Louisville Mayor Greg Fischer at this morning's press conference. Debbie Fox , director of Louisville EMT behind.
Louisville Mayor Greg Fischer at this morning’s press conference. Debbie Fox , director of Louisville EMT, behind.

Over the past three years, Louisville Mayor Greg Fischer says his administration has put a lot of effort behind the very “complicated issues” of vacant and abandoned properties in Louisville. He also says there has been “tremendous focus on innovation” in his term with a great deal of cooperation with the private sector.

The “Lots of Possibility” competition announced at a press conference today marries those two initiatives.

Living next to a vacant or abandoned property can be very frustrating for responsible homeowners or apartment-dwellers, the mayor said during the press conference. There are more than 6400 vacant or abandoned properties in the Louisville Metro and approximately 460 are owned by Metro Government and/or the Landbank Authority Inc.

Lots of Possibility challenges individuals and teams to re-imagine these properties as productive and inspiring assets to their communities. Proposals can be for permanent or interim projects for an eligible Metro-owned property.

For this competition, 250 vacant lots have been made available for consideration. They are of varying sizes, shapes and locations. (A map of the lots is available here. You will have to click through to “Louisville.”)

Map of some of the available properties for Lots of Possibilities.
Map of some of the available properties for Lots of Possibilities.

Two winners will receive $15,000 each for proposals for permanent revitalization of a vacant property and ownership of the lot.

Two more winners will receive $4,000 for proposals for temporary or interim use of a lot plus a one-to-two year land lease.

The contest opens today and runs through Feb. 24. Six finalists will then be asked to present more detailed proposals. Winners will be announced in April.

Mayor Fischer said, “The rules for this competition are simple — be creative and bold!” He said he’s looking for ideas that will “blow the minds of people all over the world.”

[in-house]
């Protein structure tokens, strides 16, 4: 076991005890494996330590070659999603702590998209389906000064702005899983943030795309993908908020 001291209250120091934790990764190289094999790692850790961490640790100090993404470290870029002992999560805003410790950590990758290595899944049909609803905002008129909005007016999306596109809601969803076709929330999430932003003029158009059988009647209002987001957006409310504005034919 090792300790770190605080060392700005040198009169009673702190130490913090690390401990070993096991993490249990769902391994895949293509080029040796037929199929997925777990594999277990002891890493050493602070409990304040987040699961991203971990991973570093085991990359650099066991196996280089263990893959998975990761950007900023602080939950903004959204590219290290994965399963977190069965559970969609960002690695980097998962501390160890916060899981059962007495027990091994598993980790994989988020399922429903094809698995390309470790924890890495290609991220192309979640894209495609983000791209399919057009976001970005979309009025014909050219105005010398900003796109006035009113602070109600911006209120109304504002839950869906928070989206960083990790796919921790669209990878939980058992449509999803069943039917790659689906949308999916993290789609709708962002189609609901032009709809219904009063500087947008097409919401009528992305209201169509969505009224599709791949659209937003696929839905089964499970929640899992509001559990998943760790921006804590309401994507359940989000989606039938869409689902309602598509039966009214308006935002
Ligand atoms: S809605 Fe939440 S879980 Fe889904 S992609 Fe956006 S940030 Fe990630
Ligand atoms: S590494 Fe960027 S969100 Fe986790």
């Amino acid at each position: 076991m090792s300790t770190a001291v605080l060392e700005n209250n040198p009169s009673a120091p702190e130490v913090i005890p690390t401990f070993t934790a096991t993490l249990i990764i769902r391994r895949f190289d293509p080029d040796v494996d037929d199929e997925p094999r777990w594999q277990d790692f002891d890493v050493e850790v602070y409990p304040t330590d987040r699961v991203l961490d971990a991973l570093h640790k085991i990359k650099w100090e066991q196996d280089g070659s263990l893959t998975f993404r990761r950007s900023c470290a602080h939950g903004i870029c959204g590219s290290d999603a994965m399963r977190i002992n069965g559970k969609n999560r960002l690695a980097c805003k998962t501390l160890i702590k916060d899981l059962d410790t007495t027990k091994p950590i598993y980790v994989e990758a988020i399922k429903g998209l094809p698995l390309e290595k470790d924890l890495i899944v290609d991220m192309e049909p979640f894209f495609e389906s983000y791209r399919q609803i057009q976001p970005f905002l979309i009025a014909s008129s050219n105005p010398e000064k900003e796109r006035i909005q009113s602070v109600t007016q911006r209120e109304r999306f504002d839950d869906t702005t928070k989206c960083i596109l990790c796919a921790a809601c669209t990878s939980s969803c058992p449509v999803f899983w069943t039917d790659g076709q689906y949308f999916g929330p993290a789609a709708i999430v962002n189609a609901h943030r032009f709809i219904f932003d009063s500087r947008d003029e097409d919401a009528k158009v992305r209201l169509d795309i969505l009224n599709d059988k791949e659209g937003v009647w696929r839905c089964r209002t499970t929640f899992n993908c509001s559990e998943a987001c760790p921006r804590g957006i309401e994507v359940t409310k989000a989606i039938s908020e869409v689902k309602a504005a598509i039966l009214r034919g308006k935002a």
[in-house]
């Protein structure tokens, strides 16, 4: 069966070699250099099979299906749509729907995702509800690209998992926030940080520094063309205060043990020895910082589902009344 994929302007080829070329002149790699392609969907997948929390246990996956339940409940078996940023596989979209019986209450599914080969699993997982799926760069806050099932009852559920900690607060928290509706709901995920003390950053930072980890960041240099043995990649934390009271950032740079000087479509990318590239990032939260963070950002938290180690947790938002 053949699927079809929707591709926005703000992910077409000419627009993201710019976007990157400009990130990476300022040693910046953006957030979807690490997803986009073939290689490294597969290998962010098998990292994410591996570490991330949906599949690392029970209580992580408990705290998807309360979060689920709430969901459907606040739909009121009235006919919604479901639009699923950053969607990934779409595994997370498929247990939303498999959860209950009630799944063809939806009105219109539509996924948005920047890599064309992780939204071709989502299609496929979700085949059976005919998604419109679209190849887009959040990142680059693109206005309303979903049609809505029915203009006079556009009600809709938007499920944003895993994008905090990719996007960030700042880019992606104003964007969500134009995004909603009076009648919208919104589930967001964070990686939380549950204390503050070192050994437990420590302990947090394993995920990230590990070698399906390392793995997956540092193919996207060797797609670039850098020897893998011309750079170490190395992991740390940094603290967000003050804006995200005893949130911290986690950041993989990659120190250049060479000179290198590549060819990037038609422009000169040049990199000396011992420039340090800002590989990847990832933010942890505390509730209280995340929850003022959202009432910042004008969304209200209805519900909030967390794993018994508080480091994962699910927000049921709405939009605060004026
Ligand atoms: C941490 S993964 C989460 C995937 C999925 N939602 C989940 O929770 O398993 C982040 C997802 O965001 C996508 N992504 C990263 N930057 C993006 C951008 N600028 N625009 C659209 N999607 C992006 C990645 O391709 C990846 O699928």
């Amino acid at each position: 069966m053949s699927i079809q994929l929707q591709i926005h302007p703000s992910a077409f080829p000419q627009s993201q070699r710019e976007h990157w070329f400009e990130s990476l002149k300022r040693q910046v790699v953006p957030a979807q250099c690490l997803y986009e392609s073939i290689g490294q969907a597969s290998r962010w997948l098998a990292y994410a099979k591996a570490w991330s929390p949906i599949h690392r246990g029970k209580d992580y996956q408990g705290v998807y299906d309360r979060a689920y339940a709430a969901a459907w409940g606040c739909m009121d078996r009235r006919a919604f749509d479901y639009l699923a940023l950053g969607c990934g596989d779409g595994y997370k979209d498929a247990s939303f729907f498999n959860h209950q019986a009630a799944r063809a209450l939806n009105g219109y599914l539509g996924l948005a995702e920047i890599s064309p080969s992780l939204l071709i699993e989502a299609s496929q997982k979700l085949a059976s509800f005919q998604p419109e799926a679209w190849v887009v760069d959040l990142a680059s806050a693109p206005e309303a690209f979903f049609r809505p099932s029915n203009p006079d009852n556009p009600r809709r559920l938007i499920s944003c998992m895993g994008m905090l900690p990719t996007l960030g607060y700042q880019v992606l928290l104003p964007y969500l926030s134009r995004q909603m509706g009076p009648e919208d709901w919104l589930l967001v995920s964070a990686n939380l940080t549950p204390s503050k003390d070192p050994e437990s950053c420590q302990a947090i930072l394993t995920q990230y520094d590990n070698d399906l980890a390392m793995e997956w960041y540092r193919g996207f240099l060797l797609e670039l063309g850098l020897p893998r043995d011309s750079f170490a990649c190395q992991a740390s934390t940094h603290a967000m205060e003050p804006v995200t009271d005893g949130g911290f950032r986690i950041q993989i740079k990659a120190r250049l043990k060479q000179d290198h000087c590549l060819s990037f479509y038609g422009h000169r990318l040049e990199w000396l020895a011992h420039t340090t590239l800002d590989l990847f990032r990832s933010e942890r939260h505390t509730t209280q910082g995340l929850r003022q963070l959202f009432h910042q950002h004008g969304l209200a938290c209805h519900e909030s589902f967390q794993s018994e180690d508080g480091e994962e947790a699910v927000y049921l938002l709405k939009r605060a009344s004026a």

According to the entry form, proposals will be judged on the following criteria:

  • Feasibility: Does the individual or team have the resources to carry out the proposal? Is the project achievable from a technical standpoint?
  • Time and Capacity to Implement: Does the individual or team have the time and organizational capacity to implement the proposal? Are we likely to see the project come to fruition in a reasonable timeframe and is there a strong operations and maintenance plan in place?
  • Creativity: Does the project propose innovative uses? Does it inspire, and help people realize the potential of repurposing vacant lots?
  • Community Benefit: Will the project involve and/or benefit the community? Is it likely to be an active place? Is the idea replicable for others?

Mayor Fischer also said that teams must have strong funding plans in place, should the prize money not sufficiently fund the effort.

Julie Chen
Julienne Chen, manager for the Mayor’s Information Delivery Team

Julienne Chen, project manager for Mayor’s Innovation Delivery Team, said that past ideas for vacant properties have included: goat herding space, outdoor movie theaters, adventure playgrounds and community gardens.

The VAPStat website includes an “inspiration gallery” featuring results from similar initiatives around the country.

The competition is a collaboration between the Department of Community Services and Revitalization, Vision Louisville and the Mayor’s Innovation Delivery Team, funded in part by a grant from Bloomberg Philanthropies.

The competition itself is funded by a grant from the Gheens Foundation, according to the mayor.

The Lots of Possibility competition is just one more way the Fischer administration has sought to reduce the number of vacant and abandoned properties. The mayor cited Shine on Shawnee, the recent residential renovations in the Portland neighborhood, and the creation of VAPStat, the “one-stop shop” where citizens can access information and data about abandoned properties as other recent successes.



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